We’re Already At Dollar-Euro Parity, But Your Europe Trips Could Get Cheaper

News and notes from around the interweb:

  • And by the way, if the European Central Bank doesn’t follow through on the rate raises priced in by the market (a real possibility as recession looms) the Euro could fall even further.

  • Maybe the old way of doing things isn’t so bad (except for taxis, which suck)

  • Sending positive vibes.

  • Someone knew this was the case prior to boarding, and did not care.

  • Unions aren’t the cause of this, management is, bad management who don’t prioritize culture, product, or performance when negotiating contracts. This person is likely entitled not to work, but is this really who they want working to begin with?

About Gary Leff

Gary Leff is one of the foremost experts in the field of miles, points, and frequent business travel - a topic he has covered since 2002. Co-founder of frequent flyer community InsideFlyer.com, emcee of the Freddie Awards, and named one of the "World's Top Travel Experts" by Conde' Nast Traveler (2010-Present) Gary has been a guest on most major news media, profiled in several top print publications, and published broadly on the topic of consumer loyalty. More About Gary »

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Comments

  1. Actually, I kind of disagree with your take on taxis. I’ve sort of come back around to them, especially for business travel and when arriving at an airport. You show up and they’re waiting for you in a line instead of you having to guide them in and find them, the drivers actually know where they’re going as opposed to blindly following GPS, and honestly a lot of taxi drivers are a lot more professional and grateful now that Uber keeps them honest. There are bad taxi drivers, sure, but a lot of them these days actually know what they’re doing – I think a lot of the second-rate ones have flipped to doing rideshare.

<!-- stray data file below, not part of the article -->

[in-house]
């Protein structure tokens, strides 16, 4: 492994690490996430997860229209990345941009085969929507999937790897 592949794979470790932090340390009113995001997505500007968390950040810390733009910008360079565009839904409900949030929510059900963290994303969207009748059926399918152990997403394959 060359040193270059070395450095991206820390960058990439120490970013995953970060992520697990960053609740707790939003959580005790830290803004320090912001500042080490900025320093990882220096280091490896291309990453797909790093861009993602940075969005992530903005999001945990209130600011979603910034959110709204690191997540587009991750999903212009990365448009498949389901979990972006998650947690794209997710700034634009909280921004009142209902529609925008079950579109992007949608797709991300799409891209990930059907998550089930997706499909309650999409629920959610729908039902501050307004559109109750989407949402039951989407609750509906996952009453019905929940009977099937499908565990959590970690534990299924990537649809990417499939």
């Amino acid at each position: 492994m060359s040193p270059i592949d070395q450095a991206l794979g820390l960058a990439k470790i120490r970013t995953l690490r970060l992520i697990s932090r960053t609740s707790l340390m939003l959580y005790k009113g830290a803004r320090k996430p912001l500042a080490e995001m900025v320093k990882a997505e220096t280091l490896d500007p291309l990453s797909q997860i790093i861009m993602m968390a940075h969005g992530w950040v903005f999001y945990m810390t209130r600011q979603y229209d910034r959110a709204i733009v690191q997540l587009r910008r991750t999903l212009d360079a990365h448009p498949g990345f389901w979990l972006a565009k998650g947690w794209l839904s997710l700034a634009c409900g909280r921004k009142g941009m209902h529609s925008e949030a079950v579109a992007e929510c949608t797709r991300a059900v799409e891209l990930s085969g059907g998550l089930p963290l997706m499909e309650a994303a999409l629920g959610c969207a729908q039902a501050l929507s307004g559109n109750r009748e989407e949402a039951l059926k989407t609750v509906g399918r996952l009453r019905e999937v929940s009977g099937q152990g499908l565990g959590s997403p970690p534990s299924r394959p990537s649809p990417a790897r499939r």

2. @CW I’m fine taking a taxi if they’re available when you need a ride…. but my last few flights (JFK, SFO, EWR) there have been 45+ minute waits for cabs. I’ve often had to make the calculation of whether 15-20 minute wait on Uber/lyft (vs 45+ cab) is worth 2x the price, and at that point its about a tossup.

  3. @Gary – You specifically cite management mistakes in negotiating contracts; I disagree, this was a hiring mistake. Your larger point about management failing to cultivate an appropriate culture still stands, though! 🙂

  4. I alternate between cabs, Uber, and Lyft, depending on the situation. The $15 Uber credit per month from AMEX helps, but not if Uber is in a surge situation and they’re charging up the wazoo. From fixed point to fixed point, say JFK-LGA, the price is fixed for taxis and there’s often a steady supply.

    As for dollar-euro parity, when your kid goes to university in Europe and they fixed your price back in 2019, we’re talking several thousand dollars a year cheaper. Not to mention not getting hit with the constant price increases from US universities. It was already cheaper to begin with, now it’s getting even cheaper. If you have a kid looking at colleges, European universities are a steal for a world class education at a bargain price. There are more US students doing this than you realize, and it’s always going to be an interesting thing to put on your resume. Bonus – they tend to let you put your tuition charges on credit card, so miles/points by the bucket-load, especially useful if you’re aiming for status.